The Wall Street Journal looks at tailoring in Hong Kong.
We met the very dapper and charming Mr. Darrell Hartman when he was in Hong Kong looking at the men’s wear and tailoring scene. The article below is from last week’s Wall Street Journal. Please enjoy!
Everything’s Dandy in Hong Kong
The city known for quick-turnaround, standard-issue tailoring is now embracing slow, specialty suiting
INSIDE A LOW-CEILINGED room on the fifth floor of a building in Hong Kong’s main business district, a handful of customers are getting a very businesslike bespoke service. Expat finance types and tourists in shorts and T-shirts pore over swatches of suiting and shirting fabrics at Jantzen Tailor, attended to by young salesmen who take rapid measurements and query them on their preferences—”Monogram? Cuffed trouser?”—the way a fast-food cashier might ask if you want fries with that.
This is the quick-turnaround tailoring that Hong Kong is known for—not as fine as Savile Row, perhaps, but not nearly as expensive, either. Affordable “custom” (a flexible term) clothes are one of the most popular souvenirs of a stay in this vibrant and international-flavored city-state, and playing the game of getting them (avoiding dodgy Kowloon touts, understanding that “Italian Shirting Concepts” means the fabrics are not, in fact, made in Italy) can be an entertaining (and exhausting) educational experience in itself.
And, yes, at the more reputable outfits—such as Jantzen, where the majority of custom shirts go for less than $50—you can get a good product for the money. But come to town with higher hopes than that and you’re likely to be disappointed. Hong Kong, for all its tailoring traditions and shopping malls full of big-name brands, has never exactly been considered a style capital.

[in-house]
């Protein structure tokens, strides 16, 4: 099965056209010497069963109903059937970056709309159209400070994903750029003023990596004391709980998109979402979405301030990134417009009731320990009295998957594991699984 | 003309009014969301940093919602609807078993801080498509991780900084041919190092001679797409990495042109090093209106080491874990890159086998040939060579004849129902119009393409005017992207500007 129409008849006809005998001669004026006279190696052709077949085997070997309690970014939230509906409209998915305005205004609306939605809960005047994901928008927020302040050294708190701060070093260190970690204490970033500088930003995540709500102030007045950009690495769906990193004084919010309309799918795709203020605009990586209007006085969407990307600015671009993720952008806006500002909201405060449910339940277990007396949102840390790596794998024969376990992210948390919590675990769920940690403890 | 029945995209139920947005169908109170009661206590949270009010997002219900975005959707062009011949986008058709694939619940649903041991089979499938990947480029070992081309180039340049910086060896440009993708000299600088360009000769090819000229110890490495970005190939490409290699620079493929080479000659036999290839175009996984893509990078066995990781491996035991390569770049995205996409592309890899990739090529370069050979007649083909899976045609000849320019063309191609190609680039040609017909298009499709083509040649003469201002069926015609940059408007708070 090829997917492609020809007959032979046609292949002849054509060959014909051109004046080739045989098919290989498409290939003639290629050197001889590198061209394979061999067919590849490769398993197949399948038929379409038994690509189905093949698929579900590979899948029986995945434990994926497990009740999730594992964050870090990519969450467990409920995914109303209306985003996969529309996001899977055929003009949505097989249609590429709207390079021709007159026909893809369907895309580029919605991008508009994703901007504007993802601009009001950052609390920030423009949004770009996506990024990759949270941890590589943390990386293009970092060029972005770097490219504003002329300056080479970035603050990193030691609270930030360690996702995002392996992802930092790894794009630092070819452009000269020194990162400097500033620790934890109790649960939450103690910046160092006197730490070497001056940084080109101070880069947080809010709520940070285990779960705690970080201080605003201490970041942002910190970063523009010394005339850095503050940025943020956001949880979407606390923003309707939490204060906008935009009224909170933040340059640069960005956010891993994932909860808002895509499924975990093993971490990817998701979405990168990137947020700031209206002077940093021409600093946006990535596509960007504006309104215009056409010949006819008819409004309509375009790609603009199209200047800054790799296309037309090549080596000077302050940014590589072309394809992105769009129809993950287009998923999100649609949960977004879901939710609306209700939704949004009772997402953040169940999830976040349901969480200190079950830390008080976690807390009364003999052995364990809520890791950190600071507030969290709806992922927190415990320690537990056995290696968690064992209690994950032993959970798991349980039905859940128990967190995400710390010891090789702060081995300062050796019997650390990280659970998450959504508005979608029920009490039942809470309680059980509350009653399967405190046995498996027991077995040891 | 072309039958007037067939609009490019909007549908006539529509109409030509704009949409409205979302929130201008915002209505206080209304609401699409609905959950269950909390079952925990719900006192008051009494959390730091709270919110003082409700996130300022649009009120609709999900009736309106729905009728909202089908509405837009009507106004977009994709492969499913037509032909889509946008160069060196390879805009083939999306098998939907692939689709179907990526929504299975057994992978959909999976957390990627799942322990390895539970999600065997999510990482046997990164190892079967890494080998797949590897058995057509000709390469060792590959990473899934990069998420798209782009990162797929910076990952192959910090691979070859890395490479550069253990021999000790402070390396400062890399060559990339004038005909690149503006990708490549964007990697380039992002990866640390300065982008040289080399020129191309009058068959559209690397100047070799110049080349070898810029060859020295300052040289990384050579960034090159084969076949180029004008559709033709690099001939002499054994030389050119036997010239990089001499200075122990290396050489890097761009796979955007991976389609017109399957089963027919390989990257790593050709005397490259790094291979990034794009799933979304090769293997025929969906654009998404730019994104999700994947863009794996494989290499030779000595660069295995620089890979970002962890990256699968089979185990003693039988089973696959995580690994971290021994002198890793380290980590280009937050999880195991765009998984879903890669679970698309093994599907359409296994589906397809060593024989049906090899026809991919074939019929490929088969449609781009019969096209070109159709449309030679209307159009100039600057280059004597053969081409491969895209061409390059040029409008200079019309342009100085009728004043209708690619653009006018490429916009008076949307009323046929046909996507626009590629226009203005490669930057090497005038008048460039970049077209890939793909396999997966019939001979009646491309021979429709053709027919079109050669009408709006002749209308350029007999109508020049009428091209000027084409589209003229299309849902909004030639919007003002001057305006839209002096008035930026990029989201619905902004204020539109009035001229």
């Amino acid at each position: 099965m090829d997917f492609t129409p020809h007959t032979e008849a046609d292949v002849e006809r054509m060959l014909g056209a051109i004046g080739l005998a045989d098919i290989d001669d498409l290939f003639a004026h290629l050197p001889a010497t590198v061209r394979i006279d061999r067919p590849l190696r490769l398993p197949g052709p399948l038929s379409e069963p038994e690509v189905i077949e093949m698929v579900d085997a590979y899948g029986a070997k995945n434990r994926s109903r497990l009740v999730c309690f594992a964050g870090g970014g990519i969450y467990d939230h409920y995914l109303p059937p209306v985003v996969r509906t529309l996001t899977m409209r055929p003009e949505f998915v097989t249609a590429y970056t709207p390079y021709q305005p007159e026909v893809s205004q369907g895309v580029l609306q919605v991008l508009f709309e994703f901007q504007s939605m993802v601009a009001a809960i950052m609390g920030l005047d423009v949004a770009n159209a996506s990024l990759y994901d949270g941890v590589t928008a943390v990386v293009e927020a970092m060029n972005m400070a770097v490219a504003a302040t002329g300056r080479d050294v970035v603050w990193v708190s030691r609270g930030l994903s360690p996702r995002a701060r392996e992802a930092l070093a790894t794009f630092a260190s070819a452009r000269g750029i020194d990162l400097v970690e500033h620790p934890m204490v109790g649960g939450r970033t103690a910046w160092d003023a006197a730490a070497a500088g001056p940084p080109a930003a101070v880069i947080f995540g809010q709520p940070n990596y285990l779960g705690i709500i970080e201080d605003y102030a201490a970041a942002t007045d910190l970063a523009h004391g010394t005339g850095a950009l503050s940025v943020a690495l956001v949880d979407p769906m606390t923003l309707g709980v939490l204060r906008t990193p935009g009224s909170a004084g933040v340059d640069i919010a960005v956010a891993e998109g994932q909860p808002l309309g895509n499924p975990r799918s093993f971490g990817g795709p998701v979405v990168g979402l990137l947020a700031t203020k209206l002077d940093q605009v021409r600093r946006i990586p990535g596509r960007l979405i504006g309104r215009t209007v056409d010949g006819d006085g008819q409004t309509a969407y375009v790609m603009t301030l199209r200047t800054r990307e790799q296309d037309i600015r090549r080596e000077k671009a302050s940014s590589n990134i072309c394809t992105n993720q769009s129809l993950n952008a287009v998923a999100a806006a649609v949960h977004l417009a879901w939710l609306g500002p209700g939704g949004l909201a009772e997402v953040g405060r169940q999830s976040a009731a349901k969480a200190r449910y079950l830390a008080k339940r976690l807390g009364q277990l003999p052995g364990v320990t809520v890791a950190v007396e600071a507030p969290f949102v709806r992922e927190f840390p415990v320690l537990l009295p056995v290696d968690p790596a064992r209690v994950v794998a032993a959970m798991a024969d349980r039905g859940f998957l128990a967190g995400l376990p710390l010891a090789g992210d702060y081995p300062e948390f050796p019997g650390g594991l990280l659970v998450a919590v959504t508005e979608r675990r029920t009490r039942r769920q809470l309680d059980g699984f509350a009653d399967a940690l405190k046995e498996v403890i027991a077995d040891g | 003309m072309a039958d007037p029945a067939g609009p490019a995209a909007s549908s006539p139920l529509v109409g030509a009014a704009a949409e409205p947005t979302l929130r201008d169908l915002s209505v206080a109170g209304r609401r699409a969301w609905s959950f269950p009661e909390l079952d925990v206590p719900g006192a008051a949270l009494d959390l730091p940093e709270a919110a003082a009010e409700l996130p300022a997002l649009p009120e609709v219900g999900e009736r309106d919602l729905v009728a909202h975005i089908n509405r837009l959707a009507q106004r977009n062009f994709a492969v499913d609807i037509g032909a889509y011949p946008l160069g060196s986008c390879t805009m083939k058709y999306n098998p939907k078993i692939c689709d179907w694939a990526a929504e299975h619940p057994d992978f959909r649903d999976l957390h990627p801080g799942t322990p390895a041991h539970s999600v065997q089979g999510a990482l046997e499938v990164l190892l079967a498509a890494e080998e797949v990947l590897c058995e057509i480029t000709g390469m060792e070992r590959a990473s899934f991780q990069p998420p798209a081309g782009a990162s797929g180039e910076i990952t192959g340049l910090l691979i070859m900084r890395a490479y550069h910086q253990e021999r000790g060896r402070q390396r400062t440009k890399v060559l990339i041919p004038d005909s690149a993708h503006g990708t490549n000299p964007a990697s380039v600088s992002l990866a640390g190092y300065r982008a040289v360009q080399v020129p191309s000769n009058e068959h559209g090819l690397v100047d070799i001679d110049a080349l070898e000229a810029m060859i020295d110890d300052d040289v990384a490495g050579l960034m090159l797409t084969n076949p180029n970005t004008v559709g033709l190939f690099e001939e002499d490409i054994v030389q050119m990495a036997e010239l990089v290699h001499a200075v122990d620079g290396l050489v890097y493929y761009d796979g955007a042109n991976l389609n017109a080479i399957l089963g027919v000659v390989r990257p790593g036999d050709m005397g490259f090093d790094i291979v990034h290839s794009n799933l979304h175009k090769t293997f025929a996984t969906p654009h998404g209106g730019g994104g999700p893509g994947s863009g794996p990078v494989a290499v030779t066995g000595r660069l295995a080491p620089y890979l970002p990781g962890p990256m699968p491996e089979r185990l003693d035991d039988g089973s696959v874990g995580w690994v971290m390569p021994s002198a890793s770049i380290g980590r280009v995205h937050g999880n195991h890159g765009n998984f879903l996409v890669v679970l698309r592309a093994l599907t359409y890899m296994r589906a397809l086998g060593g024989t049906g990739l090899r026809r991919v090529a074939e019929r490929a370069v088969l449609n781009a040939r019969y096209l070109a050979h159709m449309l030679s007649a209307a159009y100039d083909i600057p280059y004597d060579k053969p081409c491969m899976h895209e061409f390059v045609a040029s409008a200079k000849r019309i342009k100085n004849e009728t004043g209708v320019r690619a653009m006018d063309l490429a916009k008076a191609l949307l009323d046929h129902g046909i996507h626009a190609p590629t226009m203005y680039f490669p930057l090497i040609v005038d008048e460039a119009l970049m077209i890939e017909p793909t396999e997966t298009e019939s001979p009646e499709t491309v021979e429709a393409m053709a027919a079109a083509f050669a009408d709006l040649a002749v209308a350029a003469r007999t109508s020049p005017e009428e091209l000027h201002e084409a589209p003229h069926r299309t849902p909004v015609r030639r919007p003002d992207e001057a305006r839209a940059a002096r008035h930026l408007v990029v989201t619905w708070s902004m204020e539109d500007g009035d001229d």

That may be changing, though. A handful of new and revamped establishments are putting the city’s celebrated stitching skills to use, turning out bespoke clothes that pass muster in stylish environs anywhere.
One of those new shops is Moustache, located on an inclined street that straddles Hong Kong Island’s Sheung Wan and Central districts. On a recent weekday, as Marlene Dietrich music filled the shop, a rack of unfinished navy blazers trimmed with basting thread hung opposite a made-to-order patchwork-print bathrobe.
“We were blown away by how many tailors there were [here], and we wanted to take advantage of that,” co-owner Alex Daye explained. He and his partner, Ellis Kreuger, who opened Moustache in 2009, charge $1,100 to $1,500 for a two-piece suit. (The garments are cut by Mr. Kreuger, who has worked as a designer in New York and London, and then sewn by Hong Kong tailors.) That’s expensive by local standards, but their suit’s selling points include better fabrics, many of them from Japan; a hand-stitched, as opposed to fused, canvas lining; a lighter construction, ideal for tropical climates; and a cut that’s infinitely more flattering than “the straight-down silhouette the Hong Kong tailors do,” added Mr. Daye. He also recommends not asking traditional local tailors to add mod, idiosyncratic touches to a suit. “They won’t do it, or they’ll do it badly to show you how wrong you are.”
A suit from Moustache takes four to five weeks to deliver, although Mr. Daye said the shop will “try to figure out a game plan” for a customer who is only in town a week or so. In transitional Hong Kong, where many of his clients occupy “murky ground between resident and tourist,” the long turnaround has not been much of a problem. Mr. Daye added that as word gets out, younger locals—”fashion-obsessed kids who used to associate a tailor with somewhere their dads went to” are starting to patronize the shop as well.